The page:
Cardinal arithmetic is the wrong thing to think about, constructively speaking. Here are some facts about constructive mathematics (when I say "may" that means there is a model validating the fact):

- Cardinals cannot be shown to be linearly ordered.
- The ordinals may form a set.
- A subset of a finite set need not be finite.
- A subset of a countable set need not be countable.
- It is conistent to assume that there is an embedding $\mathbb{R} \to \mathbb{N}$.
- It is consistent to assume that every set is a quotient of a subset of $\mathbb{N}$, for example $\mathcal{P}(\mathcal{P}(\mathbb{N}))$.

So, I think you're going in the wrong direction. Size is simply not measured the same way intuitionistically. "Extra" axioms considered by constructive mathematics can broadly be divided into several groups:

**Fragments of the law of excluded middle**, such as Limited Principle of Omniscience and Markov Principle, which bring us closer to classical mathematics.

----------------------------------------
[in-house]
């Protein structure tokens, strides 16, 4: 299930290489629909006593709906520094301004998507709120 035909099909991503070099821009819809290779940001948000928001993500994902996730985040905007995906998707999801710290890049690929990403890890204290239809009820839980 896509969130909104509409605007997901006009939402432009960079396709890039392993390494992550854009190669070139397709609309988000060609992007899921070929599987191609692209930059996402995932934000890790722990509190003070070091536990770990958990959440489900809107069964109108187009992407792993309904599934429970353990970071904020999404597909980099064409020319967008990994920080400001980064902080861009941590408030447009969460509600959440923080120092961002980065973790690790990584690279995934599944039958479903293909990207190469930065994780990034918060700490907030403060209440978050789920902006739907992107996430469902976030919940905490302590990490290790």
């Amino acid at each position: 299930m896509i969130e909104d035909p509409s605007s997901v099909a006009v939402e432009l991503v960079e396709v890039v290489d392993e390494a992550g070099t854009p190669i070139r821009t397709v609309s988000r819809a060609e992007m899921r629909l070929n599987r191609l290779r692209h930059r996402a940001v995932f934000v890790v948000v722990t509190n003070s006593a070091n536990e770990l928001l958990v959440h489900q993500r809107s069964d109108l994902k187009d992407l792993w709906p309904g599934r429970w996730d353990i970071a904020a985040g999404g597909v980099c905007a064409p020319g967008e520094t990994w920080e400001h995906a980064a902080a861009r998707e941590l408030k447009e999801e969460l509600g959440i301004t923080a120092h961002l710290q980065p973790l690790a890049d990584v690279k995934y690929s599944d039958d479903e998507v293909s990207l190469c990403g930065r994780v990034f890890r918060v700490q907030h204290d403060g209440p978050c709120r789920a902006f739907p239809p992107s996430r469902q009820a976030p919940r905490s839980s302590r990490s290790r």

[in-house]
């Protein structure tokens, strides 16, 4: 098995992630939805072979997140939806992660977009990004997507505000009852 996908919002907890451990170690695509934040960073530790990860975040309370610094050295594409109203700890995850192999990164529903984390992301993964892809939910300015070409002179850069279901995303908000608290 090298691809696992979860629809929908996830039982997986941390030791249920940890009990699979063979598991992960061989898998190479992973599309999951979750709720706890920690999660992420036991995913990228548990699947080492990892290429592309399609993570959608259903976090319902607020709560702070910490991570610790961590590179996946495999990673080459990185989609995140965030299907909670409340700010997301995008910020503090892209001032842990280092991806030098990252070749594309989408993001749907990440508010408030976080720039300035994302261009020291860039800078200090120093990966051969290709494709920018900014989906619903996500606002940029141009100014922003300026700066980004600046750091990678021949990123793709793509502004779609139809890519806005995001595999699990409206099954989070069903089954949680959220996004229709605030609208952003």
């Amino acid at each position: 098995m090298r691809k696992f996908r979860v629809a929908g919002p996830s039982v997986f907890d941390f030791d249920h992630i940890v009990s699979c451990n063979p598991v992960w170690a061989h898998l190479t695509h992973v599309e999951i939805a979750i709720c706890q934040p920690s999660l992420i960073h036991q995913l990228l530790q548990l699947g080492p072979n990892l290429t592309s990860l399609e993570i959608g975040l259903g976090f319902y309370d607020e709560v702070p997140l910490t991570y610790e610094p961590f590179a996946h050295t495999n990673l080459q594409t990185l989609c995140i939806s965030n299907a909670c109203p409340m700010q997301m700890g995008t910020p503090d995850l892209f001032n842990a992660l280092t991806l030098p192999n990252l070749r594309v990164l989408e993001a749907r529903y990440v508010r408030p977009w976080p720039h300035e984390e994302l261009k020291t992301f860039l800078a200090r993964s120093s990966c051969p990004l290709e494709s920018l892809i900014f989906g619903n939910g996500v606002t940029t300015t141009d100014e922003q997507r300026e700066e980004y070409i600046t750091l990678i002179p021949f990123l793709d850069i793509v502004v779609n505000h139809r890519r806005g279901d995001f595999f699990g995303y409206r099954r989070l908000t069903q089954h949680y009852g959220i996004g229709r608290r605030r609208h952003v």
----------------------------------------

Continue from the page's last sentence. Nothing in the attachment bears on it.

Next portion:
**Choice principles**, such as countable choice, dependent choice, function choice, which bring in some amount of the axiom of choice. Another such axiom is Aczel's presentation axiom, which states that every set is covered by one for which choice holds.
**Continuity principles**, such as "every function between complete separable spaces is continuous", which are typically incompatible with the law of excluded middle. Another such axiom is the Fan principle, whose important consequence is that the closed interval is compact .
**Induction principles**, which guarantee existence of sets defined by various induction schemata.
**Computability principles**, stating that "everything is computable" in some form. The best known such principle is the formal Church's thesis.

The induction principles vaguely correspond to large cardinal axioms, and so they are perhaps closest to what you are asking for. A *predicative* constructivist will worry about existence of powersets, so he is going to consider various other axioms that bring in powersets in a limited form, but let us not get into that.

`$2^{\aleph_0}$`

need not be smaller than`$\aleph_\omega$`

. You may be thinking of the theorem that it cannot beequalto`$\aleph_\omega$`

, but it might well be larger. – Andreas Blass Nov 4 '12 at 3:47